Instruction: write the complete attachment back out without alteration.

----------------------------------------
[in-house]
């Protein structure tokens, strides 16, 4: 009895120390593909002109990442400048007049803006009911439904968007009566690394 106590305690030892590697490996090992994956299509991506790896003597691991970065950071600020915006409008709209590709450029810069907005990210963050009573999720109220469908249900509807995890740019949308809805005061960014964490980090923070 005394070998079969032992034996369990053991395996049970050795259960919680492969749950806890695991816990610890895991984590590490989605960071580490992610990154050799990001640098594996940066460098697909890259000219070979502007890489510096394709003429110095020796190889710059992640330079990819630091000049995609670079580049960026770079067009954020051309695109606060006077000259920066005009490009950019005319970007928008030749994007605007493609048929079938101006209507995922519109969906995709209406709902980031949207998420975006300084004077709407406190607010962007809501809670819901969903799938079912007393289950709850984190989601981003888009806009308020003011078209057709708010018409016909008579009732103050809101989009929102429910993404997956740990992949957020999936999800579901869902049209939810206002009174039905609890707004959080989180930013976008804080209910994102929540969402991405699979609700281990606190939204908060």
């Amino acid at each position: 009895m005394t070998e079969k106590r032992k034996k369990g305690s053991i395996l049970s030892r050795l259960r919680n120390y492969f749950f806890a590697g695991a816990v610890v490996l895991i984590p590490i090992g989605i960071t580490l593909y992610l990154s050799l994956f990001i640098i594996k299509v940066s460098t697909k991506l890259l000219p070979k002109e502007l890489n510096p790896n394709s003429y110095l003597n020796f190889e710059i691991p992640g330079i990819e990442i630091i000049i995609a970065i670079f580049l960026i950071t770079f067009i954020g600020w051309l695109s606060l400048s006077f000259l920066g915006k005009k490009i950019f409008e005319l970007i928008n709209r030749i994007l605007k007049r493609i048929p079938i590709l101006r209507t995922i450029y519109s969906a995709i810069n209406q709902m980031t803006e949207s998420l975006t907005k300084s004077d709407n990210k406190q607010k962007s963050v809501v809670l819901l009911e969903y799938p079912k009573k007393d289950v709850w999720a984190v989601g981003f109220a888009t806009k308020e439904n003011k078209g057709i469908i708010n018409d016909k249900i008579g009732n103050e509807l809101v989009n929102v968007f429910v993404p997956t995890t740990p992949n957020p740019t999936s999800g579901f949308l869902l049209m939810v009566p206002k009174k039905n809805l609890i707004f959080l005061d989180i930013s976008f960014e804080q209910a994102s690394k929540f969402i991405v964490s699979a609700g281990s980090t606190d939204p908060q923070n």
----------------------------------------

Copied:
[in-house]
């Protein structure tokens, strides 16, 4: 009895120390593909002109990442400048007049803006009911439904968007009566690394 106590305690030892590697490996090992994956299509991506790896003597691991970065950071600020915006409008709209590709450029810069907005990210963050009573999720109220469908249900509807995890740019949308809805005061960014964490980090923070 005394070998079969032992034996369990053991395996049970050795259960919680492969749950806890695991816990610890895991984590590490989605960071580490992610990154050799990001640098594996940066460098697909890259000219070979502007890489510096394709003429110095020796190889710059992640330079990819630091000049995609670079580049960026770079067009954020051309695109606060006077000259920066005009490009950019005319970007928008030749994007605007493609048929079938101006209507995922519109969906995709209406709902980031949207998420975006300084004077709407406190607010962007809501809670819901969903799938079912007393289950709850984190989601981003888009806009308020003011078209057709708010018409016909008579009732103050809101989009929102429910993404997956740990992949957020999936999800579901869902049209939810206002009174039905609890707004959080989180930013976008804080209910994102929540969402991405699979609700281990606190939204908060």
């Amino acid at each position: 009895m005394t070998e079969k106590r032992k034996k369990g305690s053991i395996l049970s030892r050795l259960r919680n120390y492969f749950f806890a590697g695991a816990v610890v490996l895991i984590p590490i090992g989605i960071t580490l593909y992610l990154s050799l994956f990001i640098i594996k299509v940066s460098t697909k991506l890259l000219p070979k002109e502007l890489n510096p790896n394709s003429y110095l003597n020796f190889e710059i691991p992640g330079i990819e990442i630091i000049i995609a970065i670079f580049l960026i950071t770079f067009i954020g600020w051309l695109s606060l400048s006077f000259l920066g915006k005009k490009i950019f409008e005319l970007i928008n709209r030749i994007l605007k007049r493609i048929p079938i590709l101006r209507t995922i450029y519109s969906a995709i810069n209406q709902m980031t803006e949207s998420l975006t907005k300084s004077d709407n990210k406190q607010k962007s963050v809501v809670l819901l009911e969903y799938p079912k009573k007393d289950v709850w999720a984190v989601g981003f109220a888009t806009k308020e439904n003011k078209g057709i469908i708010n018409d016909k249900i008579g009732n103050e509807l809101v989009n929102v968007f429910v993404p997956t995890t740990p992949n957020p740019t999936s999800g579901f949308l869902l049209m939810v009566p206002k009174k039905n809805l609890i707004f959080l005061d989180i930013s976008f960014e804080q209910a994102s690394k929540f969402i991405v964490s699979a609700g281990s980090t606190d939204p908060q923070n």